The news site of Miami Palmetto Senior High School

Confessions of an Advanced Placement student

May 6, 2015

Entering high school, students learn the three things most critical for getting into college: maintaining a high grade point average, being involved in countless extracurricular activities both in and outside of school, and taking challenging courses.

The last factor, taking challenging courses, often poses the largest influence on a student’s daily life. By ‘challenging courses,’ colleges mean classes that mimic those offered at their institutions classes labeled Advanced Placement.

Being the highest level courses offered at Palmetto, AP courses attempt to function as college classes with a quick-moving curriculum, strict grading guidelines and a final exam on the given subject at the beginning of May. AP exams are constructed and scored by the College Board, the same company that administers the SAT and ACT, standardized tests that are required for applying to colleges and universities.

Teachers and students alike spend the entire year preparing for their subject’s exam, not hesitating to make statements such as, “it’s not on the test so you don’t really have to know it,” or “I’m not doing really well this quarter, but it’s okay because I’m passing the exam and my teacher will override my grade.” By memorizing facts only to take an exam and forget the information immediately, AP courses dissuade students from taking the time to thoroughly understand material and retain it with consistency.

Similarly, what is lost in taking so many “rigorous courses” is the student’s passion for learning. While a large portion of students filling the desks of AP classes are there because it is the pace at which they feel the most comfortable learning, many are there because their counselors told them that “colleges would like to see that.” Still the question remains: would it be better to take an AP class and fail or pass by the skin of your teeth, or excel in an honors or regular course? However one chooses to answer this question is left to their discretion, but I would choose the latter simply applying my knowledge from personal experience.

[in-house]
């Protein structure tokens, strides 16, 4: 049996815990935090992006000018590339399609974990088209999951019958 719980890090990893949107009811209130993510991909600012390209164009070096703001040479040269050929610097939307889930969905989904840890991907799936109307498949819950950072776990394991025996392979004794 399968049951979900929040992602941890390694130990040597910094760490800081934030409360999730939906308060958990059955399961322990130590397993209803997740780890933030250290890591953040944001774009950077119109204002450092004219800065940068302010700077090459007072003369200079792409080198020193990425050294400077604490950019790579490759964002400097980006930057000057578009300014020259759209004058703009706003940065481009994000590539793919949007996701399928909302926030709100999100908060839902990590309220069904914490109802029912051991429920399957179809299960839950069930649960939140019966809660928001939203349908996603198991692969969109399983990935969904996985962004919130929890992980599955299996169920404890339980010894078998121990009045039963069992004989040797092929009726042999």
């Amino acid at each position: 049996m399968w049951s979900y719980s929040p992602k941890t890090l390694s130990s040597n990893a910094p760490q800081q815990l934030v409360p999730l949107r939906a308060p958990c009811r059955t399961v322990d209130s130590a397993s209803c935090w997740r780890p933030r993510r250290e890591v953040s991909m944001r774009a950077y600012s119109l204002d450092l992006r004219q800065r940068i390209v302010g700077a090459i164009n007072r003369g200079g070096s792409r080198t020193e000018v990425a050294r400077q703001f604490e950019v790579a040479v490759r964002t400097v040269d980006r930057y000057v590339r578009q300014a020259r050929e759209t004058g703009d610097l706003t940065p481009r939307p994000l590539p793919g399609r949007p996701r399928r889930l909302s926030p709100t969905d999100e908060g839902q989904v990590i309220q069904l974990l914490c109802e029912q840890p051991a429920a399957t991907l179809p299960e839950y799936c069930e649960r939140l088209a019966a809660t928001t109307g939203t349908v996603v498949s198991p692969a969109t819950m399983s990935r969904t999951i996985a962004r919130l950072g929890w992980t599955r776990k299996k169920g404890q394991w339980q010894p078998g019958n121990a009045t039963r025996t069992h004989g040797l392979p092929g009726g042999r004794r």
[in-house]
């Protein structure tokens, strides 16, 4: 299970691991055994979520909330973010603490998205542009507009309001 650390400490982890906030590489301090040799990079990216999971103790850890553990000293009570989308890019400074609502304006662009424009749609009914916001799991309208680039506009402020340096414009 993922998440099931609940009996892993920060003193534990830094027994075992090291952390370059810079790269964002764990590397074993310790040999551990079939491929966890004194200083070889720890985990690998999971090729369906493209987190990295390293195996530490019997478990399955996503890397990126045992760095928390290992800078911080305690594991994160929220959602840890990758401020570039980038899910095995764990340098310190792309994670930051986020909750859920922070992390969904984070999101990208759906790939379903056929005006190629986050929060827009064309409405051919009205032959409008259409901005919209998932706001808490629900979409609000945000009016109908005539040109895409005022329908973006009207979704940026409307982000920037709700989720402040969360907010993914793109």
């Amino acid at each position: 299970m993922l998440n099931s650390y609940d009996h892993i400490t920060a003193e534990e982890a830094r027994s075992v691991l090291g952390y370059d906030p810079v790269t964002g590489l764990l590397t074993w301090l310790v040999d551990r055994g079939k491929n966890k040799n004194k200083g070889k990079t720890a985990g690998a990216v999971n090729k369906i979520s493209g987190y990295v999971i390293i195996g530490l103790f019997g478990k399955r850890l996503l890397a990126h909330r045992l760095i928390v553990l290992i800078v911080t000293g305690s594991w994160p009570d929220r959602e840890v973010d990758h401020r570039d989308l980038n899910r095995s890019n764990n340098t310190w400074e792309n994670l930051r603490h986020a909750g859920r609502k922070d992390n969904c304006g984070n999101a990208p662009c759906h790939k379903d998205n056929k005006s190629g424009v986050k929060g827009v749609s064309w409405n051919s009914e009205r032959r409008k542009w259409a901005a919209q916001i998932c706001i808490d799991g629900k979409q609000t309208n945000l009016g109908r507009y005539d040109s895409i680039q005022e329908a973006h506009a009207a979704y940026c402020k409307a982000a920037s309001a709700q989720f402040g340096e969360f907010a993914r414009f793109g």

At the end of the day (or year, actually), all AP students are also well aware of the fact that having a schedule mainly comprised of classes that basically end in early May results in being babysat for the remainder of the year. Dragging yourself out of bed at the crack of dawn becomes unavailing, and playing Mario Kart or “water pong” all day is hardly worth it.

Simply put, living the ‘AP life’ leads students to believe they will work tirelessly for about nine months and memorize stockpiles of information only to regurgitate it on exam day. From there, information they previously crammed slips slowly from these students’ consciousness. As a result, minds go on a hiatus as bodies sit around the gym or auditorium for the remainder of the school year.

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